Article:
More Art Nouveau in Hungary

My apologies to those who received a post with no content.  I was trying to re-blog a post on “How to Travel in Winter” from one of my favorite travel blogs, “Picnic at the Cathedral.”  I’ll try again!

I’m just getting around to sorting my many photos of my first trip to Hungary, this past December. One of my favorite stops was the House of Art Nouveau in Budapest.  As I explained in a recent post, it’s not so much a museum as a collection of stuff that ordinary people owned, used and loved. Hungary enjoyed one of its few periods of peace and relative prosperity between about 1890 and the outbreak of the First World War.

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Furniture styles at the beginning of the period were staunchly conservative, even a little stuffy.  I’m not an expert, but I might call the bedroom set above a version of the “Biedermeier” style popular with the new middle classes of central Europe between about 1815 and 1850.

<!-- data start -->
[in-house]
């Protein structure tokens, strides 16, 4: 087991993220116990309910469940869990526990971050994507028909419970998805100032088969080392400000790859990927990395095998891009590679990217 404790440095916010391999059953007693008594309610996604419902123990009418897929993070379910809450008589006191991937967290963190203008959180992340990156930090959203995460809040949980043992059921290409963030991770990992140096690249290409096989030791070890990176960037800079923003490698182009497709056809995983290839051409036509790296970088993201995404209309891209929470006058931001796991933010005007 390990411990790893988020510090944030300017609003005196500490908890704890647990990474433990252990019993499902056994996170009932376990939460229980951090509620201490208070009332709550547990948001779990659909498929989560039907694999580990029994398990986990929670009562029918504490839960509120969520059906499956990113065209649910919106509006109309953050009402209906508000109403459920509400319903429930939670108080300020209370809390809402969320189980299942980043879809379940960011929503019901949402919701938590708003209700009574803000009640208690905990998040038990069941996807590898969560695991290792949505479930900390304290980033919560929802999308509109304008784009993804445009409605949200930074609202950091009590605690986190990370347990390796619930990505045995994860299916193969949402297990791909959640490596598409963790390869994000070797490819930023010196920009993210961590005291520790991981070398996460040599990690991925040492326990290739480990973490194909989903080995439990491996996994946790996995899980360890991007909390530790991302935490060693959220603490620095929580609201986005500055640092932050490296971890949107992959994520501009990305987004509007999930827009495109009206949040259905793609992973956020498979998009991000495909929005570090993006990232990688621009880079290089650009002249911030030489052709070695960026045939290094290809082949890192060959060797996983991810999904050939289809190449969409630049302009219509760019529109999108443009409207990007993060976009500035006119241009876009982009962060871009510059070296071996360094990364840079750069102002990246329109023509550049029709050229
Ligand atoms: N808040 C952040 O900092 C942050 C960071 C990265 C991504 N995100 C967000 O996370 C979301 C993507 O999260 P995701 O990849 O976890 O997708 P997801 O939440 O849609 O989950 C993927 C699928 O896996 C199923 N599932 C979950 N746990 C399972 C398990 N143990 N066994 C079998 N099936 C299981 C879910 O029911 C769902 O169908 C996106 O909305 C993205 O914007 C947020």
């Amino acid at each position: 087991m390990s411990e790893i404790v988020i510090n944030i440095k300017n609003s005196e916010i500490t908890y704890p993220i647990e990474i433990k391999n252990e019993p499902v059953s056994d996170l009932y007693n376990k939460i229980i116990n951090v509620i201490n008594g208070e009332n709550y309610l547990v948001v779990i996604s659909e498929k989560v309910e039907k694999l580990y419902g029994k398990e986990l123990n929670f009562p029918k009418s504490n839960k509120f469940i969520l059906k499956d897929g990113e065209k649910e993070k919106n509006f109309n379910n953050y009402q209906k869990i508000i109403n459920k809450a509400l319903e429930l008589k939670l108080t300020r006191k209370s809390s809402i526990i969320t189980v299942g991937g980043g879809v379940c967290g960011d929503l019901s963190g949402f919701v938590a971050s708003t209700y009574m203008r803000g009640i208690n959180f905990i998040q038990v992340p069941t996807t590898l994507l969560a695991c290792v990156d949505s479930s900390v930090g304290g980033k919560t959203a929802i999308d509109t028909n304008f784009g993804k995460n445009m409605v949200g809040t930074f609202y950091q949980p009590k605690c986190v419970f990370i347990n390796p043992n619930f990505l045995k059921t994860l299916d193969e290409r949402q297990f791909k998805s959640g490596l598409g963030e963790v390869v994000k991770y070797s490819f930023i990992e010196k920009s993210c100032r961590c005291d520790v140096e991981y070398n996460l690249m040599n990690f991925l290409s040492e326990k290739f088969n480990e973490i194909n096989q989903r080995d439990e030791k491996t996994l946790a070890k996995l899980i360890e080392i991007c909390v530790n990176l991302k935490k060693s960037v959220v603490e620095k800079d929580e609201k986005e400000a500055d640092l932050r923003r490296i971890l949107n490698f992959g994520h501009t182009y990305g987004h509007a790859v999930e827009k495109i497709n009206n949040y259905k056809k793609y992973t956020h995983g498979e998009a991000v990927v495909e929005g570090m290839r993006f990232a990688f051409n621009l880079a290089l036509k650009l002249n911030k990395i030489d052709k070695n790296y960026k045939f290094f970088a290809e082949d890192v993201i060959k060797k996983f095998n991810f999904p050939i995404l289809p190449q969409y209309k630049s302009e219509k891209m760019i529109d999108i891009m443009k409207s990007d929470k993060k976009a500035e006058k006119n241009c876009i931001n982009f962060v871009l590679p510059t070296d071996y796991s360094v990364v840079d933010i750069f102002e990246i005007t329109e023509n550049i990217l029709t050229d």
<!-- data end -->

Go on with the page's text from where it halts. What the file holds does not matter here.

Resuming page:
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The cozy dining nook above sits next to an Art Nouveau stained glass window original to the house. It looks ready for a cozy chat and a nice cup of coffee.

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Later in the period, the height of fashion was for furniture with fanciful flowing lines, like this dressing table.

I’ve seen much finer examples of Art Nouveau in the design museums of Paris and Vienna, but I love the common touch of the everyday pieces haphazardly crammed into Budapest’s House of Art Nouveau.

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And there’s a cafe, perfect for a quick meal while dreaming of the past.  The smiling waitress asked with great interest where we were from.  She thanked us profusely for coming to her country!  This friendliness is just one of the reasons why I love Hungary.

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